Saturday, 8 September 2012
Tricks to Nick 1: Documents in Story
This is part of a new series that I'm going to write as and when - hopefully, at least once a month from now on. The full title would be "Nifty tricks I've read in other writers' novels which I would like to use in one of my own one of these days" but it somehow lacked... catchiness. I'll be concentrating on young adult fiction and genre fiction as this is where much of my interest is at the moment. So expect to see Enid Blyton ahead of James Joyce - I'm sure that I'll find a way to get into Joyce though...
Each article will feature a short extract from a novel. These will be a few hundred words at the most to try to keep within copyright, although as inclusion is by definition a recommendation, I doubt that there'll be any trouble.* I'll then explain why I've picked out this particular snippet and the offer will be there to use the technique in your own example in the Comments section below. We'll set a nominal word limit of 300 words here for our examples and a time limit of 30 minutes - no cheating, citizens! - so that it's just a quick workout rather than a night/day labour.
So, without further ado, over to our first extract**:
Down by the Devil's Stream, Poison Kitchen was a place rarely stumbled upon by chance; you had to know it was there, and duck under an unmarked stone arch into a walled graveyard, beyond which glowed the lamp-lit windowpanes of the cafe.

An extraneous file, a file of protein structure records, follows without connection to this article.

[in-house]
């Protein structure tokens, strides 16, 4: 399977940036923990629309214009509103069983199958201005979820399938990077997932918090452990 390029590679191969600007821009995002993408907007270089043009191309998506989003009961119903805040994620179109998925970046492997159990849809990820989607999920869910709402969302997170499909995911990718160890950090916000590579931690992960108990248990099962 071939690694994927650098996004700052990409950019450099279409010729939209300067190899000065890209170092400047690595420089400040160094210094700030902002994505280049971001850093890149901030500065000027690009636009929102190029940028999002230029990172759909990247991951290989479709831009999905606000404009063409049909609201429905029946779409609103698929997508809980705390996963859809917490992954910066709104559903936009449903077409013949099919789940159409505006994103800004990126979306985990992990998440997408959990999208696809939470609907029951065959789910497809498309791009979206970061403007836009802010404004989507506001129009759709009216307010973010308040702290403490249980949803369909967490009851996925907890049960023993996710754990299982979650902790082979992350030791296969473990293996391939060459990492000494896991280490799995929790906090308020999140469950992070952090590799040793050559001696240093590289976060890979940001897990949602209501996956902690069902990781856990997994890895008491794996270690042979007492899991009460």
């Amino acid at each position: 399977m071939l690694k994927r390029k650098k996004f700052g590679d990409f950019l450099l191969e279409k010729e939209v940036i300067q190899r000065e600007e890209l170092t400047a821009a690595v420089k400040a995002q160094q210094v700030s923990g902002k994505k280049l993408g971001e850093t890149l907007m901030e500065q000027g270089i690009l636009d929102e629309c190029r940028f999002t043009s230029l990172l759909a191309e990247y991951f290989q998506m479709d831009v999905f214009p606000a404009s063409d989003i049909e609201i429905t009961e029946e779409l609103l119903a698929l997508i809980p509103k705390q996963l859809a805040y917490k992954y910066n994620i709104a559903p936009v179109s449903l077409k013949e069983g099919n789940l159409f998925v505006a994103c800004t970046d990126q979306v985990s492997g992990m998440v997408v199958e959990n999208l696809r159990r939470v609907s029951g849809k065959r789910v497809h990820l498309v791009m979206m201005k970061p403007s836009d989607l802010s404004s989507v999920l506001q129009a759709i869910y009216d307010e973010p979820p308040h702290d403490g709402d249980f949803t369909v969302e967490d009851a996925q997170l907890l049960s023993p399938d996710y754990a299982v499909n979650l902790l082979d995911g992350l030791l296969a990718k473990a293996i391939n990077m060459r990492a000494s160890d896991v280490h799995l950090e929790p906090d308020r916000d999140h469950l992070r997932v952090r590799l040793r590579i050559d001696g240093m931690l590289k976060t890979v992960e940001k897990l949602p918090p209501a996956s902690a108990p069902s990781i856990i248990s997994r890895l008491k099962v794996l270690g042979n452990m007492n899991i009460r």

Unfortunately, tourists no longer had to rely on chance to discover the place; the latest edition of the Lonely Planet guide had outed it to the world -
"The church once attached to this medieval priory burned down some three hundred years, but the monks' quarters remain, and have been converted to the strangest cafe you'll find anywhere, crowded with classical statues all sporting the owner's collection of WW1 gas masks. Legend has it that back in the Middle Ages, the cook lost his mind and murdered the whole priory with a poisoned vat of goulash, hence the cafe's ghoulish name and signature dish: goulash of course. Sit on a velvet sofa and prop your feet up on a coffin. The skulls behind the bar may or may not belong to the murdered monks..."
© 'Daughter of Smoke and Bone' by Laini Taylor
I've always liked this device of using documents within a story - it seems a great way to avoid too much explicit authorial description at the same time as increasing the reader's immersion in the story world. Here, Laini Taylor uses this passage to break up a longer section of her own scene setting and provide some 'light' foreshadowing for the backpackers encountered inside. So, to the task:
Write a description of a place featuring an in-story document of 300 words (time limit: 30 minutes). If you want a spur to your own writing, you could roll the dice and let them decide what you write about:
1 - 2... Historical: before 1900.
3 - 4... Contemporary: urban.
5 - 6... Futuristic or Fantasy.
1-2... First person.
3-5... Third person.
6... Second person.
Click here for some virtual dice to help you get decided.
You can submit your own extract in the comments box below or reply on the email chain if you're one of the Arvon gang - if you use the dice, include your nominated categories for all to see. Good luck! I'll try to get some up by the end of the month...
PS Seek out a copy of 'Daughter of Smoke and Bone' if you're a fantasy fan - it's a great read which my wife absolutely loved - somewhere between 'Northern Lights' and 'Twilight' but with plenty of ideas of its own...
* Of course, if you're an author or publisher who does object for any reason, just get in touch and I'll take the relevant post down.
** If you'd like to contribute to this series with tricks you've discovered in short extracts from other writers, do get in touch.